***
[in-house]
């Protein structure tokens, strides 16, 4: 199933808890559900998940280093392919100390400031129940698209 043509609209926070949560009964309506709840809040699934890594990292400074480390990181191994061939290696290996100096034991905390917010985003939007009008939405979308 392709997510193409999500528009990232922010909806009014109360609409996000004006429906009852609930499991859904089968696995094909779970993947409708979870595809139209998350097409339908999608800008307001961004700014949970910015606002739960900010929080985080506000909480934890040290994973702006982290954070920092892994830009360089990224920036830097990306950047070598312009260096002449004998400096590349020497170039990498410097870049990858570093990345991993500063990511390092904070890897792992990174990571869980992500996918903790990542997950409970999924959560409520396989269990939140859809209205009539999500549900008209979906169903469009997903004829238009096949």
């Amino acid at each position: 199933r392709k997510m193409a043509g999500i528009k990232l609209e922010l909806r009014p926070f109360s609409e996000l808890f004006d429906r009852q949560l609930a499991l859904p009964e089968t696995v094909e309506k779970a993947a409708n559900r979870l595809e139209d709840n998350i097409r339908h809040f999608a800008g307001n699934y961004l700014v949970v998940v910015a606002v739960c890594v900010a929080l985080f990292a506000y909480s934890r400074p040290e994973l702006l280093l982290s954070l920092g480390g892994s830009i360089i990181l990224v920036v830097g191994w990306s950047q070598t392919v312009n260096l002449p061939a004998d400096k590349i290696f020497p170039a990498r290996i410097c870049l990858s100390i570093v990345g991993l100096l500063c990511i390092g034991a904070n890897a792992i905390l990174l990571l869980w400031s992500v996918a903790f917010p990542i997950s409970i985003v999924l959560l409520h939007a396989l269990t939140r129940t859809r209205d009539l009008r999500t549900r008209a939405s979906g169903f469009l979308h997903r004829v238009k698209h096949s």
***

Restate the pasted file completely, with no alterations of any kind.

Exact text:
[in-house]
């Protein structure tokens, strides 16, 4: 199933808890559900998940280093392919100390400031129940698209 043509609209926070949560009964309506709840809040699934890594990292400074480390990181191994061939290696290996100096034991905390917010985003939007009008939405979308 392709997510193409999500528009990232922010909806009014109360609409996000004006429906009852609930499991859904089968696995094909779970993947409708979870595809139209998350097409339908999608800008307001961004700014949970910015606002739960900010929080985080506000909480934890040290994973702006982290954070920092892994830009360089990224920036830097990306950047070598312009260096002449004998400096590349020497170039990498410097870049990858570093990345991993500063990511390092904070890897792992990174990571869980992500996918903790990542997950409970999924959560409520396989269990939140859809209205009539999500549900008209979906169903469009997903004829238009096949």
């Amino acid at each position: 199933r392709k997510m193409a043509g999500i528009k990232l609209e922010l909806r009014p926070f109360s609409e996000l808890f004006d429906r009852q949560l609930a499991l859904p009964e089968t696995v094909e309506k779970a993947a409708n559900r979870l595809e139209d709840n998350i097409r339908h809040f999608a800008g307001n699934y961004l700014v949970v998940v910015a606002v739960c890594v900010a929080l985080f990292a506000y909480s934890r400074p040290e994973l702006l280093l982290s954070l920092g480390g892994s830009i360089i990181l990224v920036v830097g191994w990306s950047q070598t392919v312009n260096l002449p061939a004998d400096k590349i290696f020497p170039a990498r290996i410097c870049l990858s100390i570093v990345g991993l100096l500063c990511i390092g034991a904070n890897a792992i905390l990174l990571l869980w400031s992500v996918a903790f917010p990542i997950s409970i985003v999924l959560l409520h939007a396989l269990t939140r129940t859809r209205d009539l009008r999500t549900r008209a939405s979906g169903f469009l979308h997903r004829v238009k698209h096949s």